On a side note, Mickey and Rose seemed to have had a lot of fun together, with the Doctor occupied with Reinette. Perhaps their romantic relationship was not closed shut and would be awakened and explored further by future episodes.

From such a strong preceding episode, I must say that I was quite disappointed with this one. I keep comparing because they have the similar element of the women in the Doctor’s life and the consequences they must face after knowing the Doctor. Reinette, as Rose and Sarah Jane, loved the Doctor after she met him; as a result, she never loved anyone else like she loved him. Even the memorable quotes from this episode, such as “the Doctor is worth the monsters” and “one may tolerate a world of demons for the sake of an angel,” with Reinette referring to the Doctor as the angel, echo the sentiments of one of the striking lines from last episode, about the Doctor being worth the heartbreak.

Despite my general dislike for this episode, I am still looking forward to what the next episode has in store. I suppose I have truly become a fan of the show now! I just hope they won’t repeat this theme anymore.

S2E3: School Reunion

School Reunion, I believe, was the title of the episode because the setting was in a school, and the Doctor was reunited with his old assistant, Sarah Jane, answering questions about the lives of companions after traveling with the Doctor.

While the Doctor has faced the consequences of his actions in previous episodes, they were related to the death and destruction of races and the world. In this episode, the subject matter was a more delicate and intimate matter. It was of his relationship with his assistants. By his actions and inactions, they get left behind. This episode focused on companions and why they matter instead of concentrating on the Doctor, as the Doctor is actually presented as not having much control over things as evidenced by the scene where Sarah Jane and Rose were laughing about him and the Doctor seemed confused about what to do.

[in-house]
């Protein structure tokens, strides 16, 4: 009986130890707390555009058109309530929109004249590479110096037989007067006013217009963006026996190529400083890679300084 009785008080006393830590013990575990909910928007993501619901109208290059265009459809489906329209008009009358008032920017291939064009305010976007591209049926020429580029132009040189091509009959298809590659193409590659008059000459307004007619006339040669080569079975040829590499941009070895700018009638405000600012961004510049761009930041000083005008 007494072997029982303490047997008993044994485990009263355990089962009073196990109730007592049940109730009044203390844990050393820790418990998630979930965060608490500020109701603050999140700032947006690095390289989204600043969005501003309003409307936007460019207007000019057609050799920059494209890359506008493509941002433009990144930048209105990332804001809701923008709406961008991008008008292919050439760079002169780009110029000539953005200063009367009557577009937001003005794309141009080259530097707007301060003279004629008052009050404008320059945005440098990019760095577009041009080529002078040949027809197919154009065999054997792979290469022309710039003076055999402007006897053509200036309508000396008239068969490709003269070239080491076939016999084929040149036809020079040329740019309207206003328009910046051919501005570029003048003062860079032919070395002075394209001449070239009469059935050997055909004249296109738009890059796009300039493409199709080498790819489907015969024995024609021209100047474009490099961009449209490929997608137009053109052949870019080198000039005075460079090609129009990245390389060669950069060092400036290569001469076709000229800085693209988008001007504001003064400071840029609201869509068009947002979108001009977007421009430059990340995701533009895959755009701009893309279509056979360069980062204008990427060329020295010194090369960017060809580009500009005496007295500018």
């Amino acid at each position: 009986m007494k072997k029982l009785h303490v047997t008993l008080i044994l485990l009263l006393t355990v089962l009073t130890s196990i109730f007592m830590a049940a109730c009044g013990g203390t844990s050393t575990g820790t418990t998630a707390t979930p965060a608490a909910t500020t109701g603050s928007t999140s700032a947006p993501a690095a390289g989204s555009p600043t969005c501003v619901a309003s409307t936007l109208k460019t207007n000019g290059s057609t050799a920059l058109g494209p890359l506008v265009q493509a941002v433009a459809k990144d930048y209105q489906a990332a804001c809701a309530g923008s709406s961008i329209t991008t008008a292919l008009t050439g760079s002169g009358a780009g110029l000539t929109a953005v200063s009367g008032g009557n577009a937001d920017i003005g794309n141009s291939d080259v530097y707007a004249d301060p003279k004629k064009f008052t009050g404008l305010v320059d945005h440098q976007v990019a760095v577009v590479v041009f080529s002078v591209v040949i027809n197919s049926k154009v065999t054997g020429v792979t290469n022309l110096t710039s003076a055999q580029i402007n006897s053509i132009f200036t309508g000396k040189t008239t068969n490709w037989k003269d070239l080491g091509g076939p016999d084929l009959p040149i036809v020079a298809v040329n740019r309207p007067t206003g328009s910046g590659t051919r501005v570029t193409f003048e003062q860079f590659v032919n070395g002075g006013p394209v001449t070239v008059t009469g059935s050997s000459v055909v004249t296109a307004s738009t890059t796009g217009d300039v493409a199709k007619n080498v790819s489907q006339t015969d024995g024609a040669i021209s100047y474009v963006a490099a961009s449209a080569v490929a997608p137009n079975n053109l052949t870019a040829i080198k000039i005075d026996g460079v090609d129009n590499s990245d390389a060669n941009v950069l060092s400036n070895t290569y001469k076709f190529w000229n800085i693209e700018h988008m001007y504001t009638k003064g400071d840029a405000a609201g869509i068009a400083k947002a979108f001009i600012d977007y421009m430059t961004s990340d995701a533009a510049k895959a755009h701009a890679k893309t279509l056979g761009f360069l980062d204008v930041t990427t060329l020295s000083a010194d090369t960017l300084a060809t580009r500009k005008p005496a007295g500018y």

Sarah Jane was a delightful character; she must have been a wonderful companion. I bet I would have loved her instantly had I watched the series with her as the companion. She was beautiful (as she must have aged gracefully, if I may add) and I could tell that she was intelligent, sharp, and that she loved the Doctor very much. Her eyes sparkled when she saw the Doctor, as the Doctor’s face lit up as well. However, while happiness took over her heart, having waited on the Doctor for so long allowed her to confront the Doctor with the consequences she had to face having been left by the Doctor. Seeing another companion, Rose, by the Doctor’s side, Sarah Jane squabbled with Rose over who the better companion was and who had the better experiences. However, it was probably only a defense mechanism, as the feeling of being replaced naturally would have launched in a person. Having traveled with the Doctor, Sarah Jane must have felt extremely special to the Doctor; perhaps that she would be the only woman in her life. However, that was not the case, as she was left on earth to adjust to earthly life after having seen and experienced the universe. She then reveals her tender side as she confronts the Doctor about leaving her and the consequences of that. After the Doctor left her, she always waited for him, hoping for the blue box to appear one day. Evident from Sarah Jane’s and the Doctor’s actions and emotions, they loved each other; however, they could not be together, as the Doctor reasoned that he couldn’t go to earth when he left Sarah Jane due to rules. Essentially, she is asking for closure as she has not moved on since she last saw the Doctor. When the Doctor invites her to travel with him in the TARDIS once again, she declines by saying “I can’t do this anymore,” meaning, she had to move on with her life and let him go because they could never really be together, perhaps like normal couples on earth. The Doctor rebuilding K9, a truly adorable character, to watch over Sarah Jane and be her companion was such a thoughtful gesture that I cried. As the old K9 “died,” so did Sarah Jane’s holding on to the Doctor. Thus, the new K9 could be thought of as a mark of symbol for Sarah Jane’s new beginning, without forgetting all her wonderful experiences with the Doctor.